While we might be hurt and demanding of a reciprocity of affection from the person we love, the truth is they don’t owe us the extent of our emotions. Despite our immense investment in them physically, emotionally, and even financially, we are the only ones responsible for the depth of time, effort and emotions we have projected onto them.
Even while we are in a state of heightened emotion, we were still able to clearly recognize the lack in the person we are fixated on. Deep down we know it is absent, but we keep digging ourselves deeper by getting more addicted to needing to see them love us the same way.
Why do we keep digging? Why do we keep deliberately hurting ourselves? Why do we stay wanting in places we are not wanted?
Emotional responsibility allows you to acknowledge the lack of reciprocity in a relationship. It forces you to understand that badgering a person to return the love they owe you, is not love, it is fixation.
If you feel unloved, it is because you are in love with a person, who does not love you the same way. You owe it to yourself to recognize how you deserve to be loved, and walk away early when the depth of your emotions is not returned.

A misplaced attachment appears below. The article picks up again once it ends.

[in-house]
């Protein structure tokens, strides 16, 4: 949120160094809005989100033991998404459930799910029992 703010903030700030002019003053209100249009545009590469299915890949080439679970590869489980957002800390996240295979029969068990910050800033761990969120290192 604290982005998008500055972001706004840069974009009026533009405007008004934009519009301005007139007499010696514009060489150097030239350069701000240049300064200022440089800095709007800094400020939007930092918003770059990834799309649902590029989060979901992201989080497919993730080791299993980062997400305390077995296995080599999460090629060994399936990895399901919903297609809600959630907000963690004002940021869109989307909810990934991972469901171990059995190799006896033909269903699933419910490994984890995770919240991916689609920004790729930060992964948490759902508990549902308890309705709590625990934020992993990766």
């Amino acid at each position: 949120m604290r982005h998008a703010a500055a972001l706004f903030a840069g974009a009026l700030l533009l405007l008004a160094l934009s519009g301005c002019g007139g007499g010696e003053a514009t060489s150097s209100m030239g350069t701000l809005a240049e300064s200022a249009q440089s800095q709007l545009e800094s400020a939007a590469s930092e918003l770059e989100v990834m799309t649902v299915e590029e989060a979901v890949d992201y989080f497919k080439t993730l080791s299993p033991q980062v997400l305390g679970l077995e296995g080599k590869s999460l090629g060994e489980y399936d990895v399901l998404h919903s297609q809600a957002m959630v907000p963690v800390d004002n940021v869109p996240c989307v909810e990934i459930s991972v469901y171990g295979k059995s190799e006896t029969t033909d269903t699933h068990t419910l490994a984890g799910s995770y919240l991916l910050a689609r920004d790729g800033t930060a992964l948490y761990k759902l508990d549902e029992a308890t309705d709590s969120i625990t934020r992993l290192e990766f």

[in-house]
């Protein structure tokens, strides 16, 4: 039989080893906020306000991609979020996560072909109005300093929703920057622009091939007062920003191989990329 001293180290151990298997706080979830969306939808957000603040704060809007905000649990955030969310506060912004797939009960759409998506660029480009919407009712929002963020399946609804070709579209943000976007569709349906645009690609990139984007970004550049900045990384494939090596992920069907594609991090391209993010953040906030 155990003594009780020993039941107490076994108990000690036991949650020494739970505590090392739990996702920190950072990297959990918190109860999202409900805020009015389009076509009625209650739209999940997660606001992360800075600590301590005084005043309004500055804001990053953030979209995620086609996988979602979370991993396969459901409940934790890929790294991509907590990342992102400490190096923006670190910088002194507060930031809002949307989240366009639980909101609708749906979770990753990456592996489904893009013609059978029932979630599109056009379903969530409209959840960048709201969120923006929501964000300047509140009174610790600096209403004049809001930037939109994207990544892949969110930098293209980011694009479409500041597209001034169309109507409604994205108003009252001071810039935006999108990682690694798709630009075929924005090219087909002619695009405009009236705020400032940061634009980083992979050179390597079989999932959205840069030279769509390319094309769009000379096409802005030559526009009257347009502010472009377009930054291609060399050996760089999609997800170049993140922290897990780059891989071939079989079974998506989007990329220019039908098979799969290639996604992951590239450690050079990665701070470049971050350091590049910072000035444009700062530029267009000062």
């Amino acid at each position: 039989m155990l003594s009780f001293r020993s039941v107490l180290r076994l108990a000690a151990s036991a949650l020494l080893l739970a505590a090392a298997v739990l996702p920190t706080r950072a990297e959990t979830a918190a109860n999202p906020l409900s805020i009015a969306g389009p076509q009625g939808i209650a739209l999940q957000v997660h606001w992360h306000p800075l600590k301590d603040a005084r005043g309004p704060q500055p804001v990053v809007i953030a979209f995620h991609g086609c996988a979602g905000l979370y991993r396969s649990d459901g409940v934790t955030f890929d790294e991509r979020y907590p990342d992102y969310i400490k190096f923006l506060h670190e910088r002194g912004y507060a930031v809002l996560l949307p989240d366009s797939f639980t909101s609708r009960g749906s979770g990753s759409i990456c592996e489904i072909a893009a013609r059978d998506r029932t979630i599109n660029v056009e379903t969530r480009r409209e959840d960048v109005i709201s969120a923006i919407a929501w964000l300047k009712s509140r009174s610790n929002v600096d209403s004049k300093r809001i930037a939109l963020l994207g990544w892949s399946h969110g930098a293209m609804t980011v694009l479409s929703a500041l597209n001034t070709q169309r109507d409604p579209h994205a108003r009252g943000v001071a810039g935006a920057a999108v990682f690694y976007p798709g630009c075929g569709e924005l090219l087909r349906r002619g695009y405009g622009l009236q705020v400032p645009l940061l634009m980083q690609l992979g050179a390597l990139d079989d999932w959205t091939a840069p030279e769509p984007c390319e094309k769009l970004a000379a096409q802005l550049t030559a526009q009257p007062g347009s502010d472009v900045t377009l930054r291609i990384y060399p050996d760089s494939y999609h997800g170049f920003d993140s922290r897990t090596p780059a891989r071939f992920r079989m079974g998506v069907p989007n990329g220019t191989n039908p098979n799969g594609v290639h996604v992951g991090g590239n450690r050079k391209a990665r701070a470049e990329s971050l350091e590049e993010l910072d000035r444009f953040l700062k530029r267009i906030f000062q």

When you practice emotionally responsibility, you understand human emotions better. It becomes easier to understand previous relationships you struggled with. You recall moments that were telling of the imbalance in emotional depth between you and your romantic partner. You recognize moments you should have simply walked away.
In my early 20s, I was in a relationship where I hoped and wished that the person I loved would treat me the same way. As much love, affection and time as I put in the relationship, I never felt like I was receiving the same in return. I felt bereft. I was expectant of him to give me what I deserved. After all, we were together for a couple of years, why was it so tough to do that? I was in a constant state of resentment. I resented how easy it was for him to not love me as intensely.
I recognize now, that I felt my depth of emotion for him, owed me something from him. Looking back at our relationship, he treated me okay. He never treated me so wonderfully, to make me love him the way I did. He was not deserving of all the love and availability that I gave to him. Those were choices I made on my own. I chose to ignore all that was missing from him, all that I needed, and proceeded to dump all of my love and expectation on him anyway and then blame him angrily for the lack of reciprocity.